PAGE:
THURSDAY 28 AUGUST 2008.
BRISTOL INTERNATIONAL AIRPORT BRS – ROME CIAMPINO AIRPORT CIA.
EASYJET FLIGHT U2 6183
G-EZDI (C/N 3537)
7th flight of 2008
2nd flight on A319 and 1st on this plane
3rd flight on U2
Photo © Kevin M Bates
Photo © Kevin M Bates
As I searched the Internet for the best flight and hotel deals to Rome, I compared the prices of flights from various airports. By far the cheapest flights were with FR from STN but my experience of April this year of driving nearly four hours and 200km to get there was still fresh (a report on that trip is forthcoming). Indeed while the cost difference seems substantial on first glance, when one accounts for the time, petrol and all that involved in such a journey the real saving is minimal, if at all. If public transport were used the journey would be even longer and more expensive.
As usual, there is no direct flight from CWL to Rome – the only route available is with KL via AMS to FCO. This is generally a more expensive option but the relatively late time of my booking meant that the fare was reasonably competitive. The main drawback – apart from the risk of my luggage not making the connection – was the very long overall duration of the journeys – 6-7 hrs each way. BRS fares much better with U2 offering a daily service to CIA alongside which KL, AF and others offer indirect services via their hubs to FCO. London was quickly ruled out – the cheapest flights on offer were with BA from LGW but again the hassle of the long drive (or coach ride) was a significant demerit. Services with AZ and BA from LHR were horribly expensive – additionally some of the AZ services entailed a connection in LIN in at least one direction.
In the end I decided that it made no sense taking an indirect flight from anywhere other than CWL as the extra transport cost would negate any savings. The U2 option from BRS ultimately shone as the best option and hence I booked it. I also purchased the Speedy Boarding Plus option and subsequently a pass to the BRS Airport Executive Lounge.
As is usual with me when travelling, the morning of my flight, 28 August, was a bit of a scramble as I tried to get everything together prior to driving to BRS. After doubly checking everything I finally left home at 1100HR and headed onto the M4 and across the Second Severn Crossing into England. I then took the M49 to the M5 and then the combination of A-roads – some with a 30 mph speed limit and cameras – to BRS. As I negotiated the moderately heavy traffic on this late Thursday morning I thought about things. BRS needs a high-speed access route! This tangled and tortuous route certainly does not help the airport’s attractiveness to users – although given the huge level of Welsh traffic that uses the airport the journey must be considered a minor irritation.
The weather was very cloudy as I arrived at BRS at 1215HR. I parked my car and gathered my suitcase and backpack and walked over to the terminal building to the EasyJet counters. Now U2 is easily the largest operator at BRS, a status it inherited from Go back in 2002. As such it operates a large number of counters there. Nonetheless, the Speedy Boarding Plus counter was there but unmanned and there was no line at all so I was able to walk right up to one of the regular counters and get checked in right away! By 1225HR I was thus ready to go. Five minutes later I went over to clear security and was through in five minutes – though interestingly one of the officers tested my cologne (which was of regulation size in the requisite clear plastic bag). It was fine and so off I went to the Executive Lounge, which took a bit of looking for.
I got to the lounge at 1245HR. The BRS departure lounge has 2 levels with most of the shops and the gates on the lower level with restaurants and the Executive Lounge on the upper level. Once I got into the lounge – which mind you took longer than even flight check-in – I had a seat by the window and looked at the planes coming and going. I took several pictures whilst having a cup of peppermint tea and a snack, followed by some orange juice – I was not yet in the mood for alcohol. The BRS tarmac was full of U2 A319s along with a Thomas Cook A320-200 on its way to Zakynthos and two FCA 757-200s, one of which was on a delayed flight to Dalaman and the other to Sharm al Sheikh (SSH). I stayed in the lunge until 1315HR, by which time the departures monitor in there had stated that there were five minutes left before boarding. I then went downstairs towards gate 4.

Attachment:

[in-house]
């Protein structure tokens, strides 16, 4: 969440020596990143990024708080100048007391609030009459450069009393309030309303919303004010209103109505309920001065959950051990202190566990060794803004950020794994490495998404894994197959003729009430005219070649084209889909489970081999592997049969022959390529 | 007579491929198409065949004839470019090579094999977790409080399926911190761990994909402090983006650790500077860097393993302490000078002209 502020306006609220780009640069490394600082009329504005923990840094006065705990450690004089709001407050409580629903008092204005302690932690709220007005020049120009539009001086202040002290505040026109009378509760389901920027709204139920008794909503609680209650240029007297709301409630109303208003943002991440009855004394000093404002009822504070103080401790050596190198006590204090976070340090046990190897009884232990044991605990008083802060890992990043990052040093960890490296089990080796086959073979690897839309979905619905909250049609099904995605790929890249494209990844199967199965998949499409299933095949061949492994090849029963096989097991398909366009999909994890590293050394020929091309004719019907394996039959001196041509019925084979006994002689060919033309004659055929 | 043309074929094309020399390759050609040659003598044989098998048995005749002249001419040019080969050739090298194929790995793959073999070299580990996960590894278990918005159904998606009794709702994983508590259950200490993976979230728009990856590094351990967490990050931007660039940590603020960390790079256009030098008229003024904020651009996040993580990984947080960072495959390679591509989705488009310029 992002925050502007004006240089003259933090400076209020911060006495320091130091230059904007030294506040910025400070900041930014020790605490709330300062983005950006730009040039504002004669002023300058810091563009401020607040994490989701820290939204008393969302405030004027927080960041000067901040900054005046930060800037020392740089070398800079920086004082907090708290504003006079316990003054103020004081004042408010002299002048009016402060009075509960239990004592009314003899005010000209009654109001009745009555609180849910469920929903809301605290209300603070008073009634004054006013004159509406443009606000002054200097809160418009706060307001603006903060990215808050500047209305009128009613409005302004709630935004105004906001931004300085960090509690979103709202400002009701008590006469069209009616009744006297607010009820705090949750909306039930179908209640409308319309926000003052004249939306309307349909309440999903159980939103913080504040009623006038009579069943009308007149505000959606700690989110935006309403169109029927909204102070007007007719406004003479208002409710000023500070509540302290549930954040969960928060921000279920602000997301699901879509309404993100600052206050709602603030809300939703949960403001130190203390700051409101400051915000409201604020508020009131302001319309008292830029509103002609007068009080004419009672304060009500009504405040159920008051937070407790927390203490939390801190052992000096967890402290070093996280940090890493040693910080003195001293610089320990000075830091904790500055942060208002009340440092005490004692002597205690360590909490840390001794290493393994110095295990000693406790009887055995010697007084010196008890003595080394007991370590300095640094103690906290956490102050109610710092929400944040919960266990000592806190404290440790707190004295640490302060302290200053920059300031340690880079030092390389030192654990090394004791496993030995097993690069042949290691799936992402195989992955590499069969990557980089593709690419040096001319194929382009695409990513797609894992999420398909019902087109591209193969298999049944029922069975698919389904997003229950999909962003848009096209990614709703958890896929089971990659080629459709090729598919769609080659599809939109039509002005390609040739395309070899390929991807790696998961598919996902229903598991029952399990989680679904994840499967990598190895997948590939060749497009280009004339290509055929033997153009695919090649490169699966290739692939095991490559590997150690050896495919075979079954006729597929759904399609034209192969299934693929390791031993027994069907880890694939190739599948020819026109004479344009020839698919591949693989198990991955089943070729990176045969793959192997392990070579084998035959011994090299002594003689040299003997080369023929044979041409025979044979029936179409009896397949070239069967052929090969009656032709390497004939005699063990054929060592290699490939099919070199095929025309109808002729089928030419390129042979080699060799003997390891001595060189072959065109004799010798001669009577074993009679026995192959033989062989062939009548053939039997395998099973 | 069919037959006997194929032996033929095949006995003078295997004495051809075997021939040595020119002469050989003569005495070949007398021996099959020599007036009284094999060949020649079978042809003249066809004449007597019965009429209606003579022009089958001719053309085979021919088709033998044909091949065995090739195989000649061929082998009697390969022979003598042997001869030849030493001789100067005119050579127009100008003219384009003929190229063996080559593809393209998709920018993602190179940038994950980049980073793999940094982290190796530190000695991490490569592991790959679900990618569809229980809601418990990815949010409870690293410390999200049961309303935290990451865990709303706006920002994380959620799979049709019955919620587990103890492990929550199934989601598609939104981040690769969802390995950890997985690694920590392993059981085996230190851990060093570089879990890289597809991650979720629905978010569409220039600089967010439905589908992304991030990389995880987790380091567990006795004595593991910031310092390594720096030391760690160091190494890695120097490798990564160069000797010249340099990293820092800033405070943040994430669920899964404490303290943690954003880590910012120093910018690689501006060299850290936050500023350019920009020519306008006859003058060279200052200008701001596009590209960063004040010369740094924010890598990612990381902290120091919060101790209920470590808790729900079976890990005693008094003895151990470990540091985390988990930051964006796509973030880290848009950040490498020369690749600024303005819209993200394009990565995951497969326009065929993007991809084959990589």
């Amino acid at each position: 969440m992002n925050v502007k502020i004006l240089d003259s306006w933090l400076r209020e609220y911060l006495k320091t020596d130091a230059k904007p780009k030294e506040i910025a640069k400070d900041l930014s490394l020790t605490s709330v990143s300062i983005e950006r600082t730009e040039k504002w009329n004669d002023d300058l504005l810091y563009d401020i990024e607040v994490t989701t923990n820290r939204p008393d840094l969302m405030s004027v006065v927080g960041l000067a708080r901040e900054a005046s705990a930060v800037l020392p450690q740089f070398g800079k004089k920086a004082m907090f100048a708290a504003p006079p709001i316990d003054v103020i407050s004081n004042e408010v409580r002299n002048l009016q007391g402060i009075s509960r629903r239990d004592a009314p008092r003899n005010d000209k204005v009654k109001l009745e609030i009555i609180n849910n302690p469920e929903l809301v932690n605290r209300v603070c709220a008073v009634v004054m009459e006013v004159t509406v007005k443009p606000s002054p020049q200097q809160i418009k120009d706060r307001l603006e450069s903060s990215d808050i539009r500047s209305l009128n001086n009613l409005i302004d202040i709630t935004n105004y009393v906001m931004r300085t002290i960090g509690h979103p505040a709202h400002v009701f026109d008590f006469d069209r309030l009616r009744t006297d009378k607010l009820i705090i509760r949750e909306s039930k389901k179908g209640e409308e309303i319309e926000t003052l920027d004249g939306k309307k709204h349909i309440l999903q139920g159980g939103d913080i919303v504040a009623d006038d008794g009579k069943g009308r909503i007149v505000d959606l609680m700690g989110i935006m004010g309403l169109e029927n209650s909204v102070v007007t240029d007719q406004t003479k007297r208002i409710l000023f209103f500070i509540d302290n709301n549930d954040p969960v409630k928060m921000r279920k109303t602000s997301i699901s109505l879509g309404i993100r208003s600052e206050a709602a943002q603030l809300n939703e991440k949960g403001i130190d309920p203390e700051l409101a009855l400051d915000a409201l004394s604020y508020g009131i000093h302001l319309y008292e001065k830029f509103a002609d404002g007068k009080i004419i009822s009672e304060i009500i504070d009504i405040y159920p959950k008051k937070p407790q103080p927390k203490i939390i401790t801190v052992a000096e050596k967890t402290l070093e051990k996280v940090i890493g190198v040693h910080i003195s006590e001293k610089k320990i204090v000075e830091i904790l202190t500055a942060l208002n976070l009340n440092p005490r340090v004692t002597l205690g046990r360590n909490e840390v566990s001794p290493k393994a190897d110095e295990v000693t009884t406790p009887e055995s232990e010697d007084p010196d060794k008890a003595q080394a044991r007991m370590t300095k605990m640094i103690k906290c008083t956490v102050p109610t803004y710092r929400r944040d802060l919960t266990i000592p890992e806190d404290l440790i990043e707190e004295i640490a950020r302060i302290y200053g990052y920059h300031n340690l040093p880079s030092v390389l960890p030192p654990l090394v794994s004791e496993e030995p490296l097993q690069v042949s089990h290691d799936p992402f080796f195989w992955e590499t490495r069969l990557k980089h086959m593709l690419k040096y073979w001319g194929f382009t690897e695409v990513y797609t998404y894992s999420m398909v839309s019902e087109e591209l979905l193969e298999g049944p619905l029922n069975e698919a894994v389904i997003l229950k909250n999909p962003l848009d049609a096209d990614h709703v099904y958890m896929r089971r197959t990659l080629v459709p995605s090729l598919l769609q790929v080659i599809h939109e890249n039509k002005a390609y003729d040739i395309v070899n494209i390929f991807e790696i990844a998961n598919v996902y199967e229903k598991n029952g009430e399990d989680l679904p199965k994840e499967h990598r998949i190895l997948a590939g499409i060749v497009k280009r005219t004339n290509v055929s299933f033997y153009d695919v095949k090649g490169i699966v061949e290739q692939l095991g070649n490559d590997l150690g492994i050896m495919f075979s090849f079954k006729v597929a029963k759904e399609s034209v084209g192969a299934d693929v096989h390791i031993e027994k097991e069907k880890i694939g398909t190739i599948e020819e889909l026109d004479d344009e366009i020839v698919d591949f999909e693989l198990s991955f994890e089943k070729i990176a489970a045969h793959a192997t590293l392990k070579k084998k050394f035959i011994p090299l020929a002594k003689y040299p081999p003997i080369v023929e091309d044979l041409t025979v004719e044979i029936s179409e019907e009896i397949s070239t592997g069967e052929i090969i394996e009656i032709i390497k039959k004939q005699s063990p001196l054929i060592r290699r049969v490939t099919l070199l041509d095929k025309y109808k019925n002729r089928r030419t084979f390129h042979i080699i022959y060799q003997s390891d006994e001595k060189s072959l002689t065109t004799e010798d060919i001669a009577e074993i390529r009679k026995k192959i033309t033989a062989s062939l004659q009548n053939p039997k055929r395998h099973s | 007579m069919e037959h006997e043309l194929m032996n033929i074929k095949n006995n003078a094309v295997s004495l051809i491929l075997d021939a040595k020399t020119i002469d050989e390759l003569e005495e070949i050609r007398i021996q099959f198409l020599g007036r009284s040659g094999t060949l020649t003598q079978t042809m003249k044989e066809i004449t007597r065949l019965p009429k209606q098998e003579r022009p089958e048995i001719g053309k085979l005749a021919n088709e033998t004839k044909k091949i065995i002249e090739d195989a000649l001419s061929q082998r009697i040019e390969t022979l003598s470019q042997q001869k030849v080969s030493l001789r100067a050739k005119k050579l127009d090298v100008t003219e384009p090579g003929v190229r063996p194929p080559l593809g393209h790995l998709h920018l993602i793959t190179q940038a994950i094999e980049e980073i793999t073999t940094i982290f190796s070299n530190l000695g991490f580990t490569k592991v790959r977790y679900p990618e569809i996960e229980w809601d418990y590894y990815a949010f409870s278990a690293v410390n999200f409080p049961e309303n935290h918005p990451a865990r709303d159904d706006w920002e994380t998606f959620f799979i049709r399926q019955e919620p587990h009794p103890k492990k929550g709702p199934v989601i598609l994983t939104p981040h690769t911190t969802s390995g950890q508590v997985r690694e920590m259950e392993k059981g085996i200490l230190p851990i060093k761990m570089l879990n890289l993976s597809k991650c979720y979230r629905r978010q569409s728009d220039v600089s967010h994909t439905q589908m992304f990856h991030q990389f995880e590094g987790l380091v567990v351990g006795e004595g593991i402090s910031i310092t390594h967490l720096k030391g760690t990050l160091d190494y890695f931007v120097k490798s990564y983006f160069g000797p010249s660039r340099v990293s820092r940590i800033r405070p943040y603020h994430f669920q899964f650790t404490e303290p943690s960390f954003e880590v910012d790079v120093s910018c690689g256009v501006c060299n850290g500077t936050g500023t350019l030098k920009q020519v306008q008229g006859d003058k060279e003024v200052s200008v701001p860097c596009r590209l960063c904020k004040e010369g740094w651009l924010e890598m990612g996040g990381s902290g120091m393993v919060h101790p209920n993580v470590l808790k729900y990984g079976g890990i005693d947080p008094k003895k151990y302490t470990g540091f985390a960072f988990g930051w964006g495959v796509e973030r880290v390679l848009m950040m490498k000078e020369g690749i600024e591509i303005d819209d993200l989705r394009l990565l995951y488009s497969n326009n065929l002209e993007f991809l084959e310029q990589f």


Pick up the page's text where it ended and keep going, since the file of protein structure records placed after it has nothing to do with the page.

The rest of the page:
BRS has several gates but no jetbridges so that passengers board planes via stairs. Some ramp spots are close enough to the terminal to permit passengers to walk to their planes while in other cases shuttle buses are used. The trouble is that the gates areas are directly on the departure lounge and so when flights are called – or even before that – the lines of passengers snake right across the lounge, causing considerable congestion. Indeed, as I went to gate 4 for my flight, there was a long queue at gate 5 for the SSH flight. I saw a work colleague of mine in that line and went over to say a brief hello before she boarded the bus with her boyfriend. In the meantime the line for the CIA flight started to grow but I did not push myself into it – because after all I had the Speedy Boarding Plus!
The flight, U2 6183, was finally called at 1325HR, the original time of departure from BRS. The Speedy Boarding Plus group along with passengers with children were invited to board first so I was one of the first through the gate. The plane, G-EZDI (C/N 3537), was parked a short distance away. Even so, the dull weather and some delays meant that virtually all the passengers were processed prior to the pathway to the plane being opened – and in the meantime several busloads of passengers for SSH left from the nearby gate. The gate was finally opened at 1340HR and I headed for the rear of the plane – both fore and aft exits were in use. I took seat 11F, a starboard window seat at the 2nd over-wing emergency exit at 1343HR. Later on a couple travelling to Rome to join a cruise took the other two seats next to me and so I chatted with them throughout the flight.